Thanksgiving – perhaps one of the most stressful family holidays – has already come and gone. If you survived the differing political views, the dredged-up dysfunction, and the overly critical great aunt (or drunk uncle, or disapproving grandma, or whatever it is), half the battle is already over. However, the holiday season as a whole can be quite overwhelming. Next up is Christmas, immediately followed by New Year’s Eve. Not only are these huge ‘drinking holidays’ (like most other major holidays in the US), but they tend to be pretty socially driven – and you know what that means… parties! Company parties, family functions, ugly sweater parties with friends. Whether you’re new to recovery or you’ve been sober for years, navigating the holiday season can be difficult. Fortunately, we’ve accumulated a few helpful pointers that will ensure a safe, sober, and happy holiday season.

Staying Sober at Social Events

Christmas and New Year’s Eve parties are often unavoidable. If you’re concerned about what to do when you’re offered a drink (which will probably happen), take a look at these options:

  • Pour yourself a non-alcoholic drink to carry around all night.

If you’re holding a drink, chances are you won’t be offered another one. If the party you’re attending has a designated bartender, you can tell him or her that you don’t drink and request that your sparkling water (or soda, or mocktail) be placed in a martini or lowball glass.

  • Simply say, “No thanks, I don’t drink,” or, “I’m not drinking tonight.”

More often than not, people won’t pry when you tell them this. If they do pry, however, be prepared with an answer! If they respond with, “why not,” you can tell them you’re on antibiotics, or you have to work early the next morning, or you simply don’t feel like it. Of course, if you feel comfortable sharing that you’re sober, honesty is always the best policy.

  • Stick to sober events.

If you are new to recovery, or if you are somewhat unstable in your sobriety and the prospect of a booze-fueled party seems overwhelming, stick to a sober event! There are always plenty of recovery-friendly events organized by local intergroups, etc. Simply Google “sober holiday events by me” and a list is sure to pop up. Additionally – you can organize your own sober event! Invite all of your friends in recovery, encourage the wearing of ugly sweaters, organize a gift exchange – the options are limitless. Of course, if you’d like to keep it low-key, you can invite a few friends over for a holiday-themed movie night.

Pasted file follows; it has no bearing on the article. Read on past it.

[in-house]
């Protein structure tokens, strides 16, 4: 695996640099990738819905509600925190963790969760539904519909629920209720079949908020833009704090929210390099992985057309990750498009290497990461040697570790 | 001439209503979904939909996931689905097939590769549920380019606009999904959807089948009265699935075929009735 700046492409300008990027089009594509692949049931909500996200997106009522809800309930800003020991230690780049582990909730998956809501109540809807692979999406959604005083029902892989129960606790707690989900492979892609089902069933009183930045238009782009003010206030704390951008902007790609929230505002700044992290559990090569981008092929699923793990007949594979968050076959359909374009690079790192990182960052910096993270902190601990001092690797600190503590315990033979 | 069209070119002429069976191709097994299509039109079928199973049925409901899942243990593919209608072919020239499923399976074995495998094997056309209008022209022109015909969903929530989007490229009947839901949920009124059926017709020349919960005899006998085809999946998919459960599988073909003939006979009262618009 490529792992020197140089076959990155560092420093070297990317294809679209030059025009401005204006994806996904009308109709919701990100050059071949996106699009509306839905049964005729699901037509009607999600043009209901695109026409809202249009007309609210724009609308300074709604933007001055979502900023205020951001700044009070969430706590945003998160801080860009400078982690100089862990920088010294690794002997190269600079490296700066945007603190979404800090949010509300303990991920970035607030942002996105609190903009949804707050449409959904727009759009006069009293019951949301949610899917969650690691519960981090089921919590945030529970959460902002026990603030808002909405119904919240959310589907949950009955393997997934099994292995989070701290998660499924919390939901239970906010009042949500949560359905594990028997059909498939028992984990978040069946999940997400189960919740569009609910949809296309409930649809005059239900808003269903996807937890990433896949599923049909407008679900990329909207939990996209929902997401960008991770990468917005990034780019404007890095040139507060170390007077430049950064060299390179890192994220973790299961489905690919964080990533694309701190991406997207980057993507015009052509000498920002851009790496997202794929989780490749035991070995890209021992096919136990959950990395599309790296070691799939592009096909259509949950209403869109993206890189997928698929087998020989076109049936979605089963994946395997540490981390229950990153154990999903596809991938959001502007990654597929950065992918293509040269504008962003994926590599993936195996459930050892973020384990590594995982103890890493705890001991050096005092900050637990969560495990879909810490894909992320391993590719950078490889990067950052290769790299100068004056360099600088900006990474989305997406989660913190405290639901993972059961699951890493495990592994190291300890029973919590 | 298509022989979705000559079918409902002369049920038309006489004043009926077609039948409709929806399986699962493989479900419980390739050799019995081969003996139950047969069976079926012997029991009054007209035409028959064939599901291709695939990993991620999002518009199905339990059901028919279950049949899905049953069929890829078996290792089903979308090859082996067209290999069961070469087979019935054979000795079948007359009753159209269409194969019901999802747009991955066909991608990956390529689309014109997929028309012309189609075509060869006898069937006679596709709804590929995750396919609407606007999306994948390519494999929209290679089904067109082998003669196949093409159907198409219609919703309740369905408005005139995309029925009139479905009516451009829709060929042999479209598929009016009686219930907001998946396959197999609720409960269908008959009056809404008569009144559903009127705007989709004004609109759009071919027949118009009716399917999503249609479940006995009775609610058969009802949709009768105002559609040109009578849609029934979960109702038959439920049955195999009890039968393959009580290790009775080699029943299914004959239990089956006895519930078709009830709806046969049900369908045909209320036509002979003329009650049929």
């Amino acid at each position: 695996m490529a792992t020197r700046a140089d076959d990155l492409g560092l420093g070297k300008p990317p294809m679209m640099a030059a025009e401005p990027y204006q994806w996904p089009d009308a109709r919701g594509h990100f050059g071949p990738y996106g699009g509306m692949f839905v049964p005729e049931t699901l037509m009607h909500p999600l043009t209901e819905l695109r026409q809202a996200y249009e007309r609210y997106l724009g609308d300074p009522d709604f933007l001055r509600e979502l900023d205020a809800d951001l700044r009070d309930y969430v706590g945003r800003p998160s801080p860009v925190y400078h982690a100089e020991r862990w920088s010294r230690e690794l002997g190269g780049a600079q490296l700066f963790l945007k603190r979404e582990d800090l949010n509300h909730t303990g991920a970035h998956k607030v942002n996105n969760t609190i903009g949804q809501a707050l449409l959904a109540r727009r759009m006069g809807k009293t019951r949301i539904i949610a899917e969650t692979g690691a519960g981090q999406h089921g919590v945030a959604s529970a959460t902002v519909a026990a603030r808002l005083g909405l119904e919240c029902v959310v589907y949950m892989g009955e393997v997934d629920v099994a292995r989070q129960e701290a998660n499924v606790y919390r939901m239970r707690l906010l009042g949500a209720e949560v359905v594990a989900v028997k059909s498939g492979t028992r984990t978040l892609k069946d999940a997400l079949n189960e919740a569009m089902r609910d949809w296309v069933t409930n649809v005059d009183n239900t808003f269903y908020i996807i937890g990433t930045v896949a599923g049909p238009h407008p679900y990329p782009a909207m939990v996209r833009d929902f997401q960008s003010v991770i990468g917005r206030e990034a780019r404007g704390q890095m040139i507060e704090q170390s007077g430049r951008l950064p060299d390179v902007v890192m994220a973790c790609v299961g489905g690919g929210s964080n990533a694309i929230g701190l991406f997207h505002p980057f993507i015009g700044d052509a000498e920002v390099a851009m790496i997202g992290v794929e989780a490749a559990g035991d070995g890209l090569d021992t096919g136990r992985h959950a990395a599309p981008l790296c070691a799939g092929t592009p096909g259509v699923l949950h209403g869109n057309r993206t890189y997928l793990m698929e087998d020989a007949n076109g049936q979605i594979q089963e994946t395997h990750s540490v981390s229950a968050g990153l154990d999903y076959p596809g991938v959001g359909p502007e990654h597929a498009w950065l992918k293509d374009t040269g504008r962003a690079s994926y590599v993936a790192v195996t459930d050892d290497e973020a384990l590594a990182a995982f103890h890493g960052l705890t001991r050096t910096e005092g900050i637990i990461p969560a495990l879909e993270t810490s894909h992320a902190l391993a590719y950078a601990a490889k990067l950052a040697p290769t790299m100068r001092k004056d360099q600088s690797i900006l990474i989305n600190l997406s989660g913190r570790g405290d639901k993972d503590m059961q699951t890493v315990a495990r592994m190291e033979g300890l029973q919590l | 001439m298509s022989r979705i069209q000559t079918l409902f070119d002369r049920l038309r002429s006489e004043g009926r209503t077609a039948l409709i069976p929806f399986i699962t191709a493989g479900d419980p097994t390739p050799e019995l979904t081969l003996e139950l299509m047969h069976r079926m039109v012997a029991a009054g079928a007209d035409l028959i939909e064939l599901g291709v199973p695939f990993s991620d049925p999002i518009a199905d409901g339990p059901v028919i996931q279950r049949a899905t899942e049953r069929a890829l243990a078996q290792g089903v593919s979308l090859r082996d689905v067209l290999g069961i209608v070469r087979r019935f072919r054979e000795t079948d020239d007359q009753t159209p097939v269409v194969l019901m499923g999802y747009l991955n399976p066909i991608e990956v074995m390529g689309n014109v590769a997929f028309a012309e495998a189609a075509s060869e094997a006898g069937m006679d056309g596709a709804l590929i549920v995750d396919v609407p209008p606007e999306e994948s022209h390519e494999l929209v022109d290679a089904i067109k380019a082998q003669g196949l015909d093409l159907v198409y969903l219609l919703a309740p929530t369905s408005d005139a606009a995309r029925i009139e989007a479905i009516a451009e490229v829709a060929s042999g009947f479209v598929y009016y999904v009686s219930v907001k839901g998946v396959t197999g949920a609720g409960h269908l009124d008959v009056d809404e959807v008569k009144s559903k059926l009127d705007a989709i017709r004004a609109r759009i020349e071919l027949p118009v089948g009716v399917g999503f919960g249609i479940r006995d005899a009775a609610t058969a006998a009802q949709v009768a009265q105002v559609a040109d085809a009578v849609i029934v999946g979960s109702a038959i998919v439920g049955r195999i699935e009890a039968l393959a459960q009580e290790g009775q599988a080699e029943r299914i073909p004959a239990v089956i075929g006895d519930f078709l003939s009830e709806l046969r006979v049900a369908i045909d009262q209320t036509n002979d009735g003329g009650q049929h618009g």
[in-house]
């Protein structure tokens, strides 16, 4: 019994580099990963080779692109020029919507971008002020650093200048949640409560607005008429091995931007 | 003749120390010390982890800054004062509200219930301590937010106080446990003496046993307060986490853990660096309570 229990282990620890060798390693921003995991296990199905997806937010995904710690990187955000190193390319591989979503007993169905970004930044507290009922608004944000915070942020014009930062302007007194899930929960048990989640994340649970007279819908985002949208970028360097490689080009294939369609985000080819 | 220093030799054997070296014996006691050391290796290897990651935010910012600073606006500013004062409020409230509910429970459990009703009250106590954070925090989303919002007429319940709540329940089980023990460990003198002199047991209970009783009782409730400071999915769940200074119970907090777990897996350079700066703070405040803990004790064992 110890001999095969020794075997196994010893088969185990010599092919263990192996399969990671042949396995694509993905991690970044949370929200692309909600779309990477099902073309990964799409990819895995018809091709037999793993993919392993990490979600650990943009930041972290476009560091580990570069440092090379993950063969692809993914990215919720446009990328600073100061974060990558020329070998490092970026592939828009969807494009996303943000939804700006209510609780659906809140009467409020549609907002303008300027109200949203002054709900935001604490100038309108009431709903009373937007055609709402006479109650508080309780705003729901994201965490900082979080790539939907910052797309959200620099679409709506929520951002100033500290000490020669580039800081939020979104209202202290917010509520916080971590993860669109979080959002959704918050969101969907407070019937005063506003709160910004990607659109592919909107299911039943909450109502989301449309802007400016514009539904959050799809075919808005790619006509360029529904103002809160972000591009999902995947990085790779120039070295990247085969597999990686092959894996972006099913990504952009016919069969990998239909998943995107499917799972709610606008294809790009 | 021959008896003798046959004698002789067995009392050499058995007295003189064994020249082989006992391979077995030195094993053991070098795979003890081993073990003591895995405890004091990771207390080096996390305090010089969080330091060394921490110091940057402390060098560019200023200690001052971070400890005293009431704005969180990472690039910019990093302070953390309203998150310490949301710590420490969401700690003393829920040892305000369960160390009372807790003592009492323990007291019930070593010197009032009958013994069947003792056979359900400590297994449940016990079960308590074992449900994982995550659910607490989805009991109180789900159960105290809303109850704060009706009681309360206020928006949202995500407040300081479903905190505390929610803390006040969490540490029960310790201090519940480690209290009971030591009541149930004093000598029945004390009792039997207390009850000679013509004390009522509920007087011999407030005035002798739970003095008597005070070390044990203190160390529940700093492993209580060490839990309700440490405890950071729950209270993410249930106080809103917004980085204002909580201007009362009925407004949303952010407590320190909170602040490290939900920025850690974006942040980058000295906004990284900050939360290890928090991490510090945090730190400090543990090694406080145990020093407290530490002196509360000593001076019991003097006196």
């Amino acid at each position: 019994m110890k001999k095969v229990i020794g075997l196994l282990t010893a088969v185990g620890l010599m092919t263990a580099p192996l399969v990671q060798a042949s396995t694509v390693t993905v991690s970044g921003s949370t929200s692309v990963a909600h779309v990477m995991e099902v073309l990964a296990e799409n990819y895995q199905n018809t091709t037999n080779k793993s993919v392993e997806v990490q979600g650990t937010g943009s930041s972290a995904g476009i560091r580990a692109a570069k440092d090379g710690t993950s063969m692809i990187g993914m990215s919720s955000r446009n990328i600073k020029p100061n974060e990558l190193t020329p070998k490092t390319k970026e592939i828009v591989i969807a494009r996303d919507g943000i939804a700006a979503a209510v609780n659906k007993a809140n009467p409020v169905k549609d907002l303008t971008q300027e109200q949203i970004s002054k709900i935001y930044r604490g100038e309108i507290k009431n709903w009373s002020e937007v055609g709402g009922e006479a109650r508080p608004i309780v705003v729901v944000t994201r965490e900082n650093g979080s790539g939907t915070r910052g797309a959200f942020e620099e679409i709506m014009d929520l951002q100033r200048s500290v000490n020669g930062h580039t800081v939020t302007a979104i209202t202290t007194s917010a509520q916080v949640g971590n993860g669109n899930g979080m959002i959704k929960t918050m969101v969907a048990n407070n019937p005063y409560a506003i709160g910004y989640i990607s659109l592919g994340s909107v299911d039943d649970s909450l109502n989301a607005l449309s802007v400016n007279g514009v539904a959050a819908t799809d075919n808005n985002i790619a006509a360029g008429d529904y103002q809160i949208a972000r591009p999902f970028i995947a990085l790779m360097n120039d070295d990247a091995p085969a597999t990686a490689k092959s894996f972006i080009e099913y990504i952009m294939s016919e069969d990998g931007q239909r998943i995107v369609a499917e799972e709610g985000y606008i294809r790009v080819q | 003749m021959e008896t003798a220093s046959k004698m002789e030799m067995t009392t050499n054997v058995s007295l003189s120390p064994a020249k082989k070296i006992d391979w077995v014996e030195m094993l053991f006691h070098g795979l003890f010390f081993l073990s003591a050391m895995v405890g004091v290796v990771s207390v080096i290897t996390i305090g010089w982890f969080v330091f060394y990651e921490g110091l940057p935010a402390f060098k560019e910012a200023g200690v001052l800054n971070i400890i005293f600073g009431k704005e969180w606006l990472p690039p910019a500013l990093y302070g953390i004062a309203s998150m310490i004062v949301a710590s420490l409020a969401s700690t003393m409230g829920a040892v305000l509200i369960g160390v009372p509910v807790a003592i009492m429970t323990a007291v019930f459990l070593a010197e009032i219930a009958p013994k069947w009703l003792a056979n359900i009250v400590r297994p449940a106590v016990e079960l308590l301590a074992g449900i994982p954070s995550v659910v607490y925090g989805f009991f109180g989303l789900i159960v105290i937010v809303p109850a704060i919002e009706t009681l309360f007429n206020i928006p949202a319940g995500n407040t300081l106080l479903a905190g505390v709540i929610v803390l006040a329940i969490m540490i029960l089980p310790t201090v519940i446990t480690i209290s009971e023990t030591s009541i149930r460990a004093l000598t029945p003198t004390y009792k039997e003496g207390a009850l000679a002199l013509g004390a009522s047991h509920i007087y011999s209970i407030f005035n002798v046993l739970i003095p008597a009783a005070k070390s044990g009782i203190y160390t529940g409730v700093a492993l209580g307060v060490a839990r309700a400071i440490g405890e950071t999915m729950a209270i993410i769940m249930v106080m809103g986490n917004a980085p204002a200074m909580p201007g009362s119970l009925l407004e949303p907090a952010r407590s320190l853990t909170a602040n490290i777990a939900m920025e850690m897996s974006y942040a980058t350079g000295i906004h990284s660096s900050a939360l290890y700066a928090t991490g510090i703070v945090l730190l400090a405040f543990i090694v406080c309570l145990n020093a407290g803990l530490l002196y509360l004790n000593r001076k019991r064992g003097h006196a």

• Offer to be the designated driver.

Not only will this provide you with a good reason for not drinking, but it will help your friends get home safely. According to the US Department of Transportation, there were an average of 300 drunk driving-related fatalities between the week of Christmas and New Year’s (over the course of the past five years). The same article reported that there were 781 drunk driving fatalities in the year 2016 – in the month of December alone. Remember that you can help those in need and DD even when you aren’t attending a party – this still counts as being of service to others!

  • Make it known that you’re in recovery.

Recovery has become pretty mainstream, with celebrities from Brad Pitt to Demi Lovato talking openly and publicly about their struggles with alcoholism and addiction. The vast, vast majority of people will know what recovery is, will understand why it’s so important, and won’t press any further once you make the fact known. The stigma is slowly and steadily being lifted – do your part to help destigmatize by owning your recovery! It’s definitely something to be proud of.

Other Ways to Stay Sober

If you find yourself feeling uncomfortable at a Christmas or New Year’s party that you thought you could handle, be sure you have an exit strategy in place. Let your sponsor or other sober supports know where you’re going to be and let them know that you might be calling them. Remember that if you feel uncomfortable, it’s completely okay to leave. Simply tell the host that something came up, and head to a meeting or a friend’s house. Of course, social gatherings aren’t the only potential holiday-related trigger. For some, this time of year can be extremely tough emotionally. Maybe some family-related trauma occurred over the holidays, or there are some other emotionally painful events tied to this time of year. Seek extra support when needed and remember to take things slowly – one day at a time.

You are not obligated to do anything this holiday season other than take care of yourself. Prioritize your recovery and do what you need to do to stay happy, healthy, and sane. Even if you agreed to some obligation that you’ve been feeling apprehensive about, nothing is written in stone. Consider that changing your plans won’t ‘put anyone out’ – take a step back, reevaluate, and do only what you’re comfortable doing. You may want to sit down and write out a list of potential relapse triggers. For example:

  • Staying too long at my mom’s house
  • Being around the friends I used to use with
  • Midnight champagne toasts
  • Seeing my ex-girlfriend/boyfriend

Whatever your personal triggers are, map them out and do what you can to actively avoid them. Be sure you have an exit plan and have some sober supports on speed dial. Above all else – prioritize your own health and have a fun-filled and stress-free holiday season!

If you find yourself struggling this Holiday Season, you’re not alone. Reach out to us to get some help.

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